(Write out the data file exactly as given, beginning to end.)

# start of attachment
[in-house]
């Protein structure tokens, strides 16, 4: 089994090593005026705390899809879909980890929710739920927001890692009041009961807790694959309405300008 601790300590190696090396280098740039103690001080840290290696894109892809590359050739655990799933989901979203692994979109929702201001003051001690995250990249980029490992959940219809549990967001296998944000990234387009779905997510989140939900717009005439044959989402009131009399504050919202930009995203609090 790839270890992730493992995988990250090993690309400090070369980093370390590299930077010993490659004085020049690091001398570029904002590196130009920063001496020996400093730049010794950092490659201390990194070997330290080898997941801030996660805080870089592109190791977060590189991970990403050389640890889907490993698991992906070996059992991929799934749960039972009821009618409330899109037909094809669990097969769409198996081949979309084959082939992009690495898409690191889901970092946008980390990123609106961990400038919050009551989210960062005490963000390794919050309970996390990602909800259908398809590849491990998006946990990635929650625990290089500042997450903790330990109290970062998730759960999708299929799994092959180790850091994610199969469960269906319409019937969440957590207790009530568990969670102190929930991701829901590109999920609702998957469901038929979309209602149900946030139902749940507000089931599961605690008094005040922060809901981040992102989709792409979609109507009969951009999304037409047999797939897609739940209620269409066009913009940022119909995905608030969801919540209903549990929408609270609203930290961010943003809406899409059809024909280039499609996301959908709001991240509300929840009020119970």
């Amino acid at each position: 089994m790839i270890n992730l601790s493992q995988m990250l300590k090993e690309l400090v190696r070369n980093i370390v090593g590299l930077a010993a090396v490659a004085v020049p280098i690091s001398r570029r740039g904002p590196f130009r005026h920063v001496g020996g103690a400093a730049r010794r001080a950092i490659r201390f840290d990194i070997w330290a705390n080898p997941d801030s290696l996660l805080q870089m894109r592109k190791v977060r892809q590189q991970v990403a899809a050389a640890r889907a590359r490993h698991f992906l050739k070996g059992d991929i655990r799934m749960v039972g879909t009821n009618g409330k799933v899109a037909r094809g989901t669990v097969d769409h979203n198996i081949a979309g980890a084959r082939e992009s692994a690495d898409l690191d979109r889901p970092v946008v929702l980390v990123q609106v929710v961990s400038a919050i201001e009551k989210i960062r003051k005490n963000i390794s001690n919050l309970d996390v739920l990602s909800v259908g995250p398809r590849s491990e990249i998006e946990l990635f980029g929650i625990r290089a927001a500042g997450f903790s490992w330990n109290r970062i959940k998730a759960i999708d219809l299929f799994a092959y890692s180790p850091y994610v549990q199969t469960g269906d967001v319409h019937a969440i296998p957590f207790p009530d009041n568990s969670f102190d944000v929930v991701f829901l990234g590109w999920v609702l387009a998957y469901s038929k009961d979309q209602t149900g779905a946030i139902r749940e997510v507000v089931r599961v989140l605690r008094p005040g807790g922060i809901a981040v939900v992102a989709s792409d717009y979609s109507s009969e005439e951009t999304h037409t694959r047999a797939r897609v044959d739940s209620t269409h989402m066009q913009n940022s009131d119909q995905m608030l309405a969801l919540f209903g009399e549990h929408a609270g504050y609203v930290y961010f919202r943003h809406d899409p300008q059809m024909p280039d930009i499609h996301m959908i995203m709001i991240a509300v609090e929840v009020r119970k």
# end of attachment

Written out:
[in-house]
């Protein structure tokens, strides 16, 4: 089994090593005026705390899809879909980890929710739920927001890692009041009961807790694959309405300008 601790300590190696090396280098740039103690001080840290290696894109892809590359050739655990799933989901979203692994979109929702201001003051001690995250990249980029490992959940219809549990967001296998944000990234387009779905997510989140939900717009005439044959989402009131009399504050919202930009995203609090 790839270890992730493992995988990250090993690309400090070369980093370390590299930077010993490659004085020049690091001398570029904002590196130009920063001496020996400093730049010794950092490659201390990194070997330290080898997941801030996660805080870089592109190791977060590189991970990403050389640890889907490993698991992906070996059992991929799934749960039972009821009618409330899109037909094809669990097969769409198996081949979309084959082939992009690495898409690191889901970092946008980390990123609106961990400038919050009551989210960062005490963000390794919050309970996390990602909800259908398809590849491990998006946990990635929650625990290089500042997450903790330990109290970062998730759960999708299929799994092959180790850091994610199969469960269906319409019937969440957590207790009530568990969670102190929930991701829901590109999920609702998957469901038929979309209602149900946030139902749940507000089931599961605690008094005040922060809901981040992102989709792409979609109507009969951009999304037409047999797939897609739940209620269409066009913009940022119909995905608030969801919540209903549990929408609270609203930290961010943003809406899409059809024909280039499609996301959908709001991240509300929840009020119970």
């Amino acid at each position: 089994m790839i270890n992730l601790s493992q995988m990250l300590k090993e690309l400090v190696r070369n980093i370390v090593g590299l930077a010993a090396v490659a004085v020049p280098i690091s001398r570029r740039g904002p590196f130009r005026h920063v001496g020996g103690a400093a730049r010794r001080a950092i490659r201390f840290d990194i070997w330290a705390n080898p997941d801030s290696l996660l805080q870089m894109r592109k190791v977060r892809q590189q991970v990403a899809a050389a640890r889907a590359r490993h698991f992906l050739k070996g059992d991929i655990r799934m749960v039972g879909t009821n009618g409330k799933v899109a037909r094809g989901t669990v097969d769409h979203n198996i081949a979309g980890a084959r082939e992009s692994a690495d898409l690191d979109r889901p970092v946008v929702l980390v990123q609106v929710v961990s400038a919050i201001e009551k989210i960062r003051k005490n963000i390794s001690n919050l309970d996390v739920l990602s909800v259908g995250p398809r590849s491990e990249i998006e946990l990635f980029g929650i625990r290089a927001a500042g997450f903790s490992w330990n109290r970062i959940k998730a759960i999708d219809l299929f799994a092959y890692s180790p850091y994610v549990q199969t469960g269906d967001v319409h019937a969440i296998p957590f207790p009530d009041n568990s969670f102190d944000v929930v991701f829901l990234g590109w999920v609702l387009a998957y469901s038929k009961d979309q209602t149900g779905a946030i139902r749940e997510v507000v089931r599961v989140l605690r008094p005040g807790g922060i809901a981040v939900v992102a989709s792409d717009y979609s109507s009969e005439e951009t999304h037409t694959r047999a797939r897609v044959d739940s209620t269409h989402m066009q913009n940022s009131d119909q995905m608030l309405a969801l919540f209903g009399e549990h929408a609270g504050y609203v930290y961010f919202r943003h809406d899409p300008q059809m024909p280039d930009i499609h996301m959908i995203m709001i991240a509300v609090e929840v009020r119970k």